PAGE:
News

Stanford offers cash for off-peak commutes

University engineers turn talents toward addressing vexing Palo Alto traffic problems

Stanford University engineers have turned their talents to solving one of Palo Alto's most vexing traffic issues -- the road-clogging impact of thousands of Stanford employees coming and going at rush hour.

Importing techniques tried in India, Singapore and elsewhere in the United States, Professor of Electrical Engineering and Computer Science Balaji Prabhakar is seeking to nudge workers toward off-peak commutes through games with cash incentives.

With radio-frequency identification tags clinging to the inside of their windshields, eligible Stanford drivers are rewarded for avoiding the 8 a.m. to 9 a.m. and 5 p.m. to 6 p.m. rush hours. Scanners installed at the 10 main points of entry to campus monitor the time of travel.

For drivers avoiding peak times, the system awards credits for an online game that pays random cash prizes of $2 to $50.

"You probably wouldn't jump out of bed early every day for 10 cents," Prabhakar said. "But the raffle effect -- where a small amount of money seems like a lot -- is well-established."

Many drivers will not change their behavior for the odd chance of winning $50, and others will be rewarded for coming and going during the same off-peak hours they've been driving for years. But that's fine with the people running the program, which includes graduate students Deepak Merugu, Chinmoy Mandayam and Tom Yue.

Reducing peak-time traffic by even a few hundred cars would be a success, they said. About 12,000 Stanford drivers are eligible for the program.

"You have to work on conditions," Prabhakar said. "What is the right price? How many vehicles do you want to move?

"Congestion is a 10 percent phenomenon. A certain number of people drive off-peak because peak isn't pleasant. If we solve the 10 percent problem, they may move into peak. So now you have a new equilibrium."

If the new situation fails to meet targets, the researchers and the university will look to tweak the program.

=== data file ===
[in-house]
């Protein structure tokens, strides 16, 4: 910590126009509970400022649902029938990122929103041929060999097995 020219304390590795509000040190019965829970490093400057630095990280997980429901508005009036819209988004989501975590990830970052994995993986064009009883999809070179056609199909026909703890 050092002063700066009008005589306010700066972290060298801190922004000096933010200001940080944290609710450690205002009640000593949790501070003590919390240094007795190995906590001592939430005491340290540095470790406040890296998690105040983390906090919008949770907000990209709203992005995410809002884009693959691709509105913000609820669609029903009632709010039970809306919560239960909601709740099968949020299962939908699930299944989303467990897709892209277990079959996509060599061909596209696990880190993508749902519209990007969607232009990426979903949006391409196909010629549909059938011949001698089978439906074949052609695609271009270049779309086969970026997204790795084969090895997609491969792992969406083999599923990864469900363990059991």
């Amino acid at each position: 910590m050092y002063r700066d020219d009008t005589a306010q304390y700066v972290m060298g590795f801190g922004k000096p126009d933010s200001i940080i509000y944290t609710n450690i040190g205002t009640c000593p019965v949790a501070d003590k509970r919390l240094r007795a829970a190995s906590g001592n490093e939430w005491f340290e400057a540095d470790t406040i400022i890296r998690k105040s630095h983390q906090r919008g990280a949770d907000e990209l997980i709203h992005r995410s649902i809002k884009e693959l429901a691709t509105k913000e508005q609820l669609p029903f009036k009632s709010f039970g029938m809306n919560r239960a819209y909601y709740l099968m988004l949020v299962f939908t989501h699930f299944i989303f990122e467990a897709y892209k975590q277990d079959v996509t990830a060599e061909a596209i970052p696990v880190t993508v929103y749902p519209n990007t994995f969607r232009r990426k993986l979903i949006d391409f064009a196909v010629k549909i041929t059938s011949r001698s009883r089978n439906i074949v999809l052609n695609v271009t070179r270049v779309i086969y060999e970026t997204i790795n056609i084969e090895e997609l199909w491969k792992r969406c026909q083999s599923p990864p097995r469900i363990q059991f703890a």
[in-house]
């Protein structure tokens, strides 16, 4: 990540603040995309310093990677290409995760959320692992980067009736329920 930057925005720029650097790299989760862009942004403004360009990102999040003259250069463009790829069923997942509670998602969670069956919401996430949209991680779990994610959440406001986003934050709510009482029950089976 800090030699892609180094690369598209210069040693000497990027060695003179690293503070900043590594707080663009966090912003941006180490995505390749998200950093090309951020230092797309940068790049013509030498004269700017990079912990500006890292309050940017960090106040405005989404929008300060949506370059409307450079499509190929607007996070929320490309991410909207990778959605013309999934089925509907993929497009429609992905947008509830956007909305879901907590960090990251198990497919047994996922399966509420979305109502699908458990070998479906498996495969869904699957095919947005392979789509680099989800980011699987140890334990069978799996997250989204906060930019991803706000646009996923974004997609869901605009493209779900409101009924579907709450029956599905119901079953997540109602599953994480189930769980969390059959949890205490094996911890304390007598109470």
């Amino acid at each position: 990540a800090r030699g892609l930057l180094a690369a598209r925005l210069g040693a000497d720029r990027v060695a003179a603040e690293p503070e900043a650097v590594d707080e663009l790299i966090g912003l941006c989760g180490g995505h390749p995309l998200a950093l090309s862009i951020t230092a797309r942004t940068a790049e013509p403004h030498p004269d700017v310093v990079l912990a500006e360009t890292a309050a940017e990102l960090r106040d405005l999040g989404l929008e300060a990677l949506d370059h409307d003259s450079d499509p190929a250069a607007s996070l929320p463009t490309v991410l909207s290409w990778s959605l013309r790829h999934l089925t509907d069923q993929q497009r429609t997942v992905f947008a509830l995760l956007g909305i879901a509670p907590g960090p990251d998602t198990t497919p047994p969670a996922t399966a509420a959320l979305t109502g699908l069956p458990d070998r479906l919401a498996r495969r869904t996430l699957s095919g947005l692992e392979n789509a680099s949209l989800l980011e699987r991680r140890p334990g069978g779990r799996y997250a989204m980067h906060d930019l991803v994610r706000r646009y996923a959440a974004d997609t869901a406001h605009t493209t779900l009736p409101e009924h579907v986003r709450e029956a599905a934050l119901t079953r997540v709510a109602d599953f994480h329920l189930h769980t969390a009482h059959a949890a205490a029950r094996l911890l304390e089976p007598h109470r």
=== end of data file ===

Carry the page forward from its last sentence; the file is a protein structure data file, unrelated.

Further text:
In recent years the number of evening rush-hour departures has approached the limit of about 3,600 the university agreed to with Santa Clara County, according to Brodie Hamilton, director of Stanford's parking and transportation services.

"We have all kinds of incentives to get people to use alternative transportation, like riding bikes or taking the train, but some people have to drive," Hamilton said.

"This could incentivize people to avoid the peak commute."

In a related project slated to begin this fall, the engineers will reward Stanford drivers for parking at less-used campus parking lots to alleviate wasted time and energy at chronically full ones.

"We couldn't think about doing this kind of thing in the 20th century," Prabhakar said.

"With today's technology, it's feasible to install low-cost sensors on a wireless network and make use of new Internet technology."

Prabhakar's study of a similar program aimed at employees of Infosys in Bangalore, India, found a doubling of the company's commuters arriving before 8 a.m. Initial results of a similar program in Singapore suggest participants' shift to off-peak commuting is nearly at the target of 10 percent, he said.

The Stanford project has received $3 million in funding from the U.S. Department of Transportation and the university, according to a Stanford press release.

Chris Kenrick

Comments

Posted by Nice Idea, a resident of Barron Park
on Apr 2, 2012 at 5:13 pm

Just think how cool it would be if they did that for people riding bikes as well. Since bikes actually REDUCE the amount of cars in town, not just stagger the times they are around, every day citizens might start to see the benefits, not just drivers having trouble getting onto campus at the usual choke points. Great start, not lets broaden it so it actually makes a difference.


Posted by AJ, a resident of University South
on Apr 2, 2012 at 5:42 pm

Stanford already rewards commuters who bike or use other non-driving modes. I get paid $300/year for biking and not driving to my job at Stanford!
Web Link


Posted by SLAC Employeee, a resident of University South
on Apr 2, 2012 at 8:37 pm

This, and other programs such as the ECO Pass, are only available to "eligible Stanford drivers". I am appalled that SLAC drivers are never included in these programs.


Posted by Richard, a resident of Midtown
on Apr 2, 2012 at 9:16 pm

As a former Stanford employee who later worked at SLAC I was also very disappointed that none of these programs apply there. The fact is, though, that SLAC is in San Mateo County and campus is in Santa Clara County. The GUP and all the agreements made to deal with campus traffic simply don't apply to SLAC. One joke I heard a lot was that SLAC's way of solving parking problems in 2008 was to lay off 1200 people. Whether true or not, they don't seem to have a parking shortage and don't even charge for permits so they can't reward cyclists who don't purchase a permit.


Posted by Before/After Numbers, Please, a resident of Another Palo Alto neighborhood
on Apr 2, 2012 at 9:24 pm

> "We couldn't think about doing this kind of thing in
> the 20th century," Prabhakar said.